bad landscaping

Often, after I finish with a landscape consult, I drive through the neighborhood and capture examples of good and often bad landscaping.

I do this so that I can use these photos to help you to avoid mistakes in your own landscape.

So, what do you think is wrong with the landscape above?

Please leave your comments and I’ll give you the answer tomorrow….

Do you like spending hours pruning and fertilizing your plants?  Or maybe you are tired of having to spend money on monthly visits from your landscaper.

Sonoran Living

I have been asked to show some ‘fuss free’ plants for fall planting on Sonoran Living, which is a local lifestyle show on our local Phoenix ABC network. The show will air on September 10th at 9:00. (I must admit that I am a little nervous.  I am off to my favorite nurseries to select some plants for the taping this Sunday, after church).

So, enough about my nerves….

What if you could have a landscape full of beautiful plants that only need pruning once a year and little to no fertilizer?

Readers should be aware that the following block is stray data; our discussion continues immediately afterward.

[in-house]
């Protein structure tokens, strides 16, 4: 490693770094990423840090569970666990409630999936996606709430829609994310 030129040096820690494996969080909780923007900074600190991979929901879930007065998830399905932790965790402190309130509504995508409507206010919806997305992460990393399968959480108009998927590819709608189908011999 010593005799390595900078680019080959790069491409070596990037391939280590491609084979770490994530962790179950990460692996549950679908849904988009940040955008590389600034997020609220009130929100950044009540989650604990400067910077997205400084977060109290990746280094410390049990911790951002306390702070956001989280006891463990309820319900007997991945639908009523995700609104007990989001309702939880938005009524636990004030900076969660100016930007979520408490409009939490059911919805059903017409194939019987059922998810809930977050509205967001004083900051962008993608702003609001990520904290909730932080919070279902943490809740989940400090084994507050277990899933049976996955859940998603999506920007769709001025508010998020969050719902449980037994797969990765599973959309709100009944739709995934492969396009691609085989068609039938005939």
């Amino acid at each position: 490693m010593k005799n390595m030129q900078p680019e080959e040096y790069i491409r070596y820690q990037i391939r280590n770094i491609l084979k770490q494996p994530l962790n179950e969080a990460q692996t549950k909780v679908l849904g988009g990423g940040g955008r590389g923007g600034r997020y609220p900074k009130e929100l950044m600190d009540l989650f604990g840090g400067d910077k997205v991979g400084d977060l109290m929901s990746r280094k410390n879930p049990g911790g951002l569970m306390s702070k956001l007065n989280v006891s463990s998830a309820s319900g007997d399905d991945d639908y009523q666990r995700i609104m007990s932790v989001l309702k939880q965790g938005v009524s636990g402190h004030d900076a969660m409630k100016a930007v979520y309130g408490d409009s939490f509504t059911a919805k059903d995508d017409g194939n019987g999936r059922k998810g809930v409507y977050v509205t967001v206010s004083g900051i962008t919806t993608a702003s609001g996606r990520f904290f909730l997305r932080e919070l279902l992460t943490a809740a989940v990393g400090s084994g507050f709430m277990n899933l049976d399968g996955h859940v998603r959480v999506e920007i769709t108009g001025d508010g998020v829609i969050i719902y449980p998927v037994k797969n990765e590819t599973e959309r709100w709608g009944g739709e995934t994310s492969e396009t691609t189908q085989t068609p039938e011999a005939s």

Now you may be thinking that I am talking about a landscape full of cactus, like the photo below – but I’m not.    

fall planting

The key to selecting ‘fuss free’ plants is to choose plants that are adapted to our arid climate.

Here are a few of my favorite ‘fuss free’ plants that need pruning once a year or less…

Firecracker Penstemon, fall planting

Firecracker Penstemon

Firecracker Penstemon(Penstemon eatoni) is great addition to any desert landscape.  It’s orange/red flowers appear in late winter and last through the spring.  Hummingbirds find them irresistible.

Maintenance: Prune off the dead flower spikes in spring.

Hardy to -20 degrees.

Plant in full sun.

Damianita

Damianita

Damianita(Chrysactinia mexicana) is a low-growing groundcover that is covered with tiny green leaves.  Masses of golden yellow flowers appear in spring and again in the fall.

Maintenance: Prune back to 6″ in late February.

Hardy to 0 degrees.

Plant in full sun.  Damianita looks great next to boulders or lining a pathway.

Gulf Muhly 'Regal Mist'

Gulf Muhly ‘Regal Mist’

Gulf Muhly(Muhlenbergia capillaris ‘Regal Mist’) is a fabulous choice for the landscape.  This ornamental grass is green in spring and then covered in burgundy plumes in the fall.

Maintenance: Prune back to 6 inches in late winter.

Hardy to 0 degrees.